To understand what we face in trying to hold federal agents accountable for their misconduct, we need to examine the legal foundations.
Citizenship is not defined in the 14th Amendment. That is a common misunderstanding, and we need to dispel it. The definition of citizenship goes back 2000 years to Roman law. In countries with a feudal system the word “subject” was often substituted for “citizen” without changing its essential meaning. (There were countries with republican forms of government throughout the Middle Ages where the word continued to be used.) The term was further clarified by English legal scholars, particularly Edward Coke and William Blackstone, who were the main authorities cited by the Framers when they wrote the Constitution and Bill of Rights.
Prior to the Supreme Court Dred Scott decision that departed from original understanding of citizenship, it was generally understood that a citizen was any individual born or residing anywhere on U.S. national soil who did not owe allegiance to either a foreign nation, or to a “domestic nation” that did not accept U.S. law (unassimilated Native Americans). One did not have to be a citizen of a state. One could be a citizen of a U.S. territory, which were initially the Northwest and Southwest territories, before we added the Louisiana Territory, Texas, and then the territories ceded by Mexico and Britain, and the territory sold to us by Russia (Alaska).
The problem created by the Dred Scott decision was that it tried to deny rights to blacks by holding that, while they were persons, the rights recognized in the Constitution and Bill of Rights attached only to citizens, not persons, and that they were not citizens. Textually, that is emphatically wrong. The Constitution is quite clear that the rights attach to persons, and not just citizens. But now there was that precedent, and courts, especially in the South, began to reinforce it with their own decisions based on it.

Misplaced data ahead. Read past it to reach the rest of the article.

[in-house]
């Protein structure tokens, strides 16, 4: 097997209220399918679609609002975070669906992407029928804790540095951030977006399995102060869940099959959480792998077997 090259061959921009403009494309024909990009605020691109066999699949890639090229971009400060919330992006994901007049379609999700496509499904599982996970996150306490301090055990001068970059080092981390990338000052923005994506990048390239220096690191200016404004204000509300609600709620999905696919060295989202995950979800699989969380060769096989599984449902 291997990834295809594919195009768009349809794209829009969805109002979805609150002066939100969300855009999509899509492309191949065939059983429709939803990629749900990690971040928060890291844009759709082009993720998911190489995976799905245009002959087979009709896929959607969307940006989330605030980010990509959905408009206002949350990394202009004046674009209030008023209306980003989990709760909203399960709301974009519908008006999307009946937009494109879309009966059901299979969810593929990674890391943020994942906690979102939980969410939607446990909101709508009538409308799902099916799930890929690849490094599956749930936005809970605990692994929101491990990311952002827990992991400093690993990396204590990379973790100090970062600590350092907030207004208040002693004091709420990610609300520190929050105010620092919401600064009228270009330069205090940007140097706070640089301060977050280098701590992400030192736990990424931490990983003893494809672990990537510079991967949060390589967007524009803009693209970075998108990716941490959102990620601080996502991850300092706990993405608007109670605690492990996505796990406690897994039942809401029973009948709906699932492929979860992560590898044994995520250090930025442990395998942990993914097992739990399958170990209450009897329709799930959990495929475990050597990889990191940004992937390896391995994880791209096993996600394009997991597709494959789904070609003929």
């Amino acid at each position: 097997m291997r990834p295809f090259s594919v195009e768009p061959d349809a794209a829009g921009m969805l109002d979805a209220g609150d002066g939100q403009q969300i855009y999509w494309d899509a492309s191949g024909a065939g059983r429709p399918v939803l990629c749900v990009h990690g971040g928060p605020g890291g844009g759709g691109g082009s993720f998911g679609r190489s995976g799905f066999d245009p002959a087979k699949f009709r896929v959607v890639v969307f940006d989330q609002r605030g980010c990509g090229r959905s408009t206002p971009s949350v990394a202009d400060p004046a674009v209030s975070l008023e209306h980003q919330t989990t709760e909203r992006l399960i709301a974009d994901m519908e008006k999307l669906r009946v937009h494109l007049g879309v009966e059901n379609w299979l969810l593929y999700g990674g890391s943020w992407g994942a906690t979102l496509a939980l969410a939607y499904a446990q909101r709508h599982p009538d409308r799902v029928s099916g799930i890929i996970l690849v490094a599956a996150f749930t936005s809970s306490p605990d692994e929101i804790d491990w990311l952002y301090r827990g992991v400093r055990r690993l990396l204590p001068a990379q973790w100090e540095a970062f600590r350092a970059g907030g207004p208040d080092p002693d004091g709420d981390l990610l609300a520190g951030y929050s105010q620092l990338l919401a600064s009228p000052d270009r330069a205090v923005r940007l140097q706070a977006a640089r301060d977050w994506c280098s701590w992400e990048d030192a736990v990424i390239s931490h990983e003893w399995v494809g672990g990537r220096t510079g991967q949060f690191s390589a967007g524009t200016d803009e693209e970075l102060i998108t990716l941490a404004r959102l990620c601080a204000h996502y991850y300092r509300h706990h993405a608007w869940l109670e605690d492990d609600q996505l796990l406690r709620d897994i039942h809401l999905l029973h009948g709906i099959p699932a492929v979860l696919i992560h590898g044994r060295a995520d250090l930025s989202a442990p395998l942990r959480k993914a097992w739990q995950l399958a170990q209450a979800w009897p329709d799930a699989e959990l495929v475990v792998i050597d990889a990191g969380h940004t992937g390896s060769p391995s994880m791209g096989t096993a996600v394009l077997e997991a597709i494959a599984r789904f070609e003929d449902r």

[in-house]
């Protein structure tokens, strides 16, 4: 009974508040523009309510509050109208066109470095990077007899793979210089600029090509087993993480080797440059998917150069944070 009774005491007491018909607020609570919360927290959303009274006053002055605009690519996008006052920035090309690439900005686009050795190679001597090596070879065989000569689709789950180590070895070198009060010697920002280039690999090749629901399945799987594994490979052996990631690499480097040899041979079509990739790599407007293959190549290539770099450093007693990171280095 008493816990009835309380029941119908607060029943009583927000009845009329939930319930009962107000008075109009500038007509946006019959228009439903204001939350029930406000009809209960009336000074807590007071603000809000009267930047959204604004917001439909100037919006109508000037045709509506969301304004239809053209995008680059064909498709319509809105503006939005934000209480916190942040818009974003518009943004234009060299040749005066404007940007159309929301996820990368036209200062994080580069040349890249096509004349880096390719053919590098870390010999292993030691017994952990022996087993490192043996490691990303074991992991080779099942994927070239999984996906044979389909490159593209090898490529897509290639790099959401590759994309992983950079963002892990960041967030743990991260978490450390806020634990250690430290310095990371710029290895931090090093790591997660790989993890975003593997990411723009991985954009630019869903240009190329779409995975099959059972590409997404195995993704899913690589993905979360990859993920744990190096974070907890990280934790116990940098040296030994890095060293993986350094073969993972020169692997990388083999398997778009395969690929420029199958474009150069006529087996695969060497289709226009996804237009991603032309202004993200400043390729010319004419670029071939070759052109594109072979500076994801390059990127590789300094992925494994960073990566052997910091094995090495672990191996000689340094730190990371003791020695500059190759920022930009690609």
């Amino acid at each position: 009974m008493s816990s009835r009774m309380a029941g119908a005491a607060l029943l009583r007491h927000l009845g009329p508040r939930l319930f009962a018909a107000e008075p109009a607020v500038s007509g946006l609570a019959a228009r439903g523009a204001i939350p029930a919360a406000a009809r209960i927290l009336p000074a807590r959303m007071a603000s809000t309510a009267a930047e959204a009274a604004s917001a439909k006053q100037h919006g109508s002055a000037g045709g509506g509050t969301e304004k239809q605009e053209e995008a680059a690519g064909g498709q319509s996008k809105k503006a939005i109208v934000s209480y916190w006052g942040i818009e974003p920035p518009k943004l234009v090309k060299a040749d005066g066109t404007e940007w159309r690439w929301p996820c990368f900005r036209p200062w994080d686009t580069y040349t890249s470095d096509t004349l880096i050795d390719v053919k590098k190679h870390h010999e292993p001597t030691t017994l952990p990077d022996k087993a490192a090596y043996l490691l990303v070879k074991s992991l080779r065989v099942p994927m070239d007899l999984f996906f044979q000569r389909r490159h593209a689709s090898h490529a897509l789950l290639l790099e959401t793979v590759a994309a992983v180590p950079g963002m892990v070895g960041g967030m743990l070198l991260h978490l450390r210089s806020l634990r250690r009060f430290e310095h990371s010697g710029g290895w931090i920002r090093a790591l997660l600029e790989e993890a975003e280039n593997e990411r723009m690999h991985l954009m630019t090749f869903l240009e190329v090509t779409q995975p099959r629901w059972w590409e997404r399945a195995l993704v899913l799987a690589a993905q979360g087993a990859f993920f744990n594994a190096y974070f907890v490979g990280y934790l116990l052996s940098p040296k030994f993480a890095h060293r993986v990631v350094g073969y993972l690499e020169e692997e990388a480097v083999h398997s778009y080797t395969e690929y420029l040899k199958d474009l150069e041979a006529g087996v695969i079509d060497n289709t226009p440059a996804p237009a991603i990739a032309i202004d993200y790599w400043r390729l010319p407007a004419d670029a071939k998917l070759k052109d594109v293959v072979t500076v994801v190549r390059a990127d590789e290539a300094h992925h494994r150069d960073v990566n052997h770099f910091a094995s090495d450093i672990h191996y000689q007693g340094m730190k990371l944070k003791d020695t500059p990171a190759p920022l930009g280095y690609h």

So the 14th Amendment was adopted to correct the mistake made in the Dred Scott decision. It was also adopted to correct another decision considered erroneous, that of Barron v. Baltimore, which denied that federal courts had jurisdiction to decide cases between a citizen and his state over infringement by the state of any of his rights recognized by the Constitution or Bill of Rights. The intent of the 14th Amendment was to extend the jurisdiction of federal courts to such cases, although it was not as clear in its wording on this point as we might wish. Because it was not clear enough, the Supreme Court in the Slaughterhouse Cases refused to recognize that broad extension and began selectively extending it one right per case, which has come to be called “selective incorporation”. The break came in the case of Hurtado v. California, where the court refused to extend it to include the right to a grand jury. That began a long line of cases where federal court jurisdiction was extended for some rights and not for others, creating the doctrinal mess we have today.
This led to the mistaken notion that rights are not incorporated unless the Supreme Court decides they are in a case. That is mistaken because it treats the Court as a lawmaker rather than as a law discoverer. A less incorrect notion might be that a right is incorporated unless the Court finds it is not, but the correct position is that they all are whether the Court so finds or not.